water, that water just fills my soul in a way nothing else can.”
Gilger feels extremely lucky to be able to follow her passion and
succeed in the business aspect of owning a company. In addition to
using her creative gifts as an entrepreneur, she has learned to
utilize mainstream business skills in her day-to-day interactions. Her
client relations, financial, and time management abilities are now
stronger than ever. “It has meant a lot of learning and a lot of
moments of humility but every time one of those moments happens, it
shows me new strengths and areas where I should improve,” she
explains. “I work every day off lists, so if I don’t have a list there
is no way I would accomplish anything; it keeps me sane.”

Lindy Bishop: Oil Painter &
Gallery Owner
Seed Studio/Gallery • Elk Rapids
www.SeedStudioGallery.com

Lindy Bishop moved back to her hometown of Elk Rapids after living in
Chicago for 26 years in the advertising world. As a single mother of
three, she wanted to provide her family the same joys she had of
growing up in Northern Michigan. The only missing piece of the puzzle
was the career path to make it possible.
In May of 2009, Bishop opened Seed Studio Gallery in Elk Rapids which
showcases her own paintings as well as those of other artists. Since
opening its doors the studio has also become a concert space for local
performers and a place where the creative community gathers. The
gallery provides Bishop the time and opportunity to talk about ideas,
writing, and music with other people in the area. “The area is full of
artists,” she says. “It calls artists to the area.”
One of her biggest challenges is trying to match all of the great
works of art with markets. Thus, she has been working on marketing her
artists through her website as well as Facebook and Twitter. Her
clients are mainly out-of-town visitors, often from urban areas such
as New York, L.A., or Chicago. “There are some very good collectors in
the area, but it is a matter of population -- trying to match the
artists to the buyers.”
Seed Gallery’s newest exhibit called “Vintages Then and Now,”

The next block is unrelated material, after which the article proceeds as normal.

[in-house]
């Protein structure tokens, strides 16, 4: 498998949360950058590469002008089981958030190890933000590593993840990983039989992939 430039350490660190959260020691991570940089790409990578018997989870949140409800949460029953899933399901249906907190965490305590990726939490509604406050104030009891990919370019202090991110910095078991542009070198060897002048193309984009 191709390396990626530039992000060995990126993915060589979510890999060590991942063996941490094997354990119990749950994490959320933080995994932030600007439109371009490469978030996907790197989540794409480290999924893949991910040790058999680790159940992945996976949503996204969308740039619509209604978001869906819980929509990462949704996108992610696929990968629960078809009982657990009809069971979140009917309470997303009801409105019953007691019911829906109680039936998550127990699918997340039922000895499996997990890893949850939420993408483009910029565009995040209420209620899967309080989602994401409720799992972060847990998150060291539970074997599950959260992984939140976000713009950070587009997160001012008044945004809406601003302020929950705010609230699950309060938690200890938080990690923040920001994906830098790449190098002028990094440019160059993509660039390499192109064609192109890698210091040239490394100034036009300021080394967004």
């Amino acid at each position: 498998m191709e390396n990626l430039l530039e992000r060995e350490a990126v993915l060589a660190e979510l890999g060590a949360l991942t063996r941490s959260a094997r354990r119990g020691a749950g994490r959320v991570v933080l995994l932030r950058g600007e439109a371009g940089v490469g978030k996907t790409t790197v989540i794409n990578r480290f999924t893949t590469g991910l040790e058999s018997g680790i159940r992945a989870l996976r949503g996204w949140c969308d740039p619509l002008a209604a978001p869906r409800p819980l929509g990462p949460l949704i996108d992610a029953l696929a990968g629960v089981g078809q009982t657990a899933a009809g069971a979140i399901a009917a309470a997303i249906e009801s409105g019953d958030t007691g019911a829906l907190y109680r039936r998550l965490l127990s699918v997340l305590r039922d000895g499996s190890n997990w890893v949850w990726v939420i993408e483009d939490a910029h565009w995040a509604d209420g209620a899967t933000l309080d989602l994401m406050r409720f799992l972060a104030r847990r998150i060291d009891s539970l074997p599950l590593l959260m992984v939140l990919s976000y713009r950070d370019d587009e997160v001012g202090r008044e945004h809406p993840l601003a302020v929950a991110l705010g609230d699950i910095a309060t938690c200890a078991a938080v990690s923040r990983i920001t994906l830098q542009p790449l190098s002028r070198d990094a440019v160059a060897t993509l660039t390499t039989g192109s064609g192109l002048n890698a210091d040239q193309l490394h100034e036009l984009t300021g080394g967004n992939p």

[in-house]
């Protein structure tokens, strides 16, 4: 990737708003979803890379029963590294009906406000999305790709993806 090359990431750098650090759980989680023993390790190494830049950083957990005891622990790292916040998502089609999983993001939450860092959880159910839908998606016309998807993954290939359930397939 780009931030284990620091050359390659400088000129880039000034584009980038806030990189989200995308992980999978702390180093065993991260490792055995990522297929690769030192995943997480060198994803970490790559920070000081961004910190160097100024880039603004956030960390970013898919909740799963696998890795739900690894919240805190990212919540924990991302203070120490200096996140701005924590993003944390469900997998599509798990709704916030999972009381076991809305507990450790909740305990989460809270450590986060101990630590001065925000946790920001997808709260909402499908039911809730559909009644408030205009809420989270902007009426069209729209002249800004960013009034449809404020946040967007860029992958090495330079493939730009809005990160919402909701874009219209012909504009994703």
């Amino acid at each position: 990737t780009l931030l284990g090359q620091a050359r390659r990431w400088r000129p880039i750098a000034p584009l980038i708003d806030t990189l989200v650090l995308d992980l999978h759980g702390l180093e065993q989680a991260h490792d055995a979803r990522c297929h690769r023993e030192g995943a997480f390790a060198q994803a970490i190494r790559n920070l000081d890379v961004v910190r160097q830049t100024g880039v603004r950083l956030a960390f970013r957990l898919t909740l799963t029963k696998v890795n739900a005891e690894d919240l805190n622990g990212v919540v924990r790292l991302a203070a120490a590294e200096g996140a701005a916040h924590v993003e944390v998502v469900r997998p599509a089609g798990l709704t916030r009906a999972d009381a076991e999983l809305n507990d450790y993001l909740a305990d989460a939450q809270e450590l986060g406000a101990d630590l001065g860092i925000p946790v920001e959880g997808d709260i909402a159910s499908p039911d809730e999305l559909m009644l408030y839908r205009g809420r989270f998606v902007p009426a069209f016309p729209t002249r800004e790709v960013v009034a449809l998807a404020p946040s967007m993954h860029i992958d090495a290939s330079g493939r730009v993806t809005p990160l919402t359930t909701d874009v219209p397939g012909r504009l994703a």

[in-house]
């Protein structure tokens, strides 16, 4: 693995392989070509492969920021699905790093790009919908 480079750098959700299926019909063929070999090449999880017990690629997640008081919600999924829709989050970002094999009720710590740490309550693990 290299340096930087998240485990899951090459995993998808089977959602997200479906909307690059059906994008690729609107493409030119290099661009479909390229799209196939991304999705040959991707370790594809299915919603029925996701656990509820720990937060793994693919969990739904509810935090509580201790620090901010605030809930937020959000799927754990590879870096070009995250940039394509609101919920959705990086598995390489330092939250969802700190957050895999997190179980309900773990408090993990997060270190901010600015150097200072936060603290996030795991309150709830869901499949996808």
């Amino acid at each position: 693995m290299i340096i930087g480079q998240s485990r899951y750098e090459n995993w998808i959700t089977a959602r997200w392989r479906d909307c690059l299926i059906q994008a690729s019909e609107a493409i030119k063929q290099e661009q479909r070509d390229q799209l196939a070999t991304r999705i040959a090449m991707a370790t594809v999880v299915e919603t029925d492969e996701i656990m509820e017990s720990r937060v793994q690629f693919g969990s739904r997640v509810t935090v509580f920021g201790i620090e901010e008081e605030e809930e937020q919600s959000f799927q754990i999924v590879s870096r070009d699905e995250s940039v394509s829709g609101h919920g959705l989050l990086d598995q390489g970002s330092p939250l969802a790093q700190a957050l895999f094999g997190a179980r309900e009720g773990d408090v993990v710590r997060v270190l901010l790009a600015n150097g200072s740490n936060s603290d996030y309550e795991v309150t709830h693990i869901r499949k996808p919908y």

showcases Midwest artists’ work inspired by the word ‘vintage.’ The
first is of the wine industry, including interpretations of wine and
vineyards. The other meaning is a local historical perspective. Seed
gallery paired with the Elk Rapids historical society using old
photographs that artists then recreated with their own vision.

Sue Burns: Accessory Designer
Baa Baa Zuzu • Lake Leelanau
www.BaabaaZuzu.com

Northern Michigan is known for its cold winters, which is one of the
reasons Sue Burn’s line Baa Baa Zuzu has been so successful. Sue
recycles shrunken wool sweaters to produce woolen garments that are
sold in over 1,000 stores across the Unites States and Canada. This
fall season they added Japan to that list. Her line of woolen items
includes fingerless gloves, ski caps, jackets and even boot liners.
“A happy accident” is how Burns refers to the beginning stages of Baa
Baa Zuzu. One day, her husband shrunk a batch of wool sweaters in the
laundry leading to a children’s wear line made out of recycled
materials. Adults started pleading for their own products so Burns
quickly followed the market demand, abandoning the children’s clothing
to focus entirely on a women’s line. After 17 years in business, the
company has grown from a basement shop in Lake Leelanau to a thriving
business with 20 employees.
The good news is the company continues to grow at a rate of 30-40% per
year, even in these tough economical times, says Burns. Last year her
company produced over 12,000 pairs of mittens.  This year they hope to
make even more.  Baa Baa Zuzu is a seasonal line; however, the company
is in production year-round to make enough goods to fill orders come
fall and winter. Burns says she likes to use current trends as her
inspiration for new product, noting what people are asking for, and
then implementing the Baa Baa Zuzu look and feel. “Our pieces are
pieced together, but not patchwork” she says.
Initially, one of her biggest challenges was marketing the company’s
product as “recycled goods.” Thanks to a large recycling movement, the
mindset has progressively changed over the years to a point where
customers are seeking out earth-friendly goods. And, it doesn’t hurt
that the products are handmade in Michigan.
What does the future look like for Baa Baa Zuzu’s Sue Burns? Nothing
but up! “Everyday is a new day because every article we make is
different... We never know what will come in our next piece of wool.”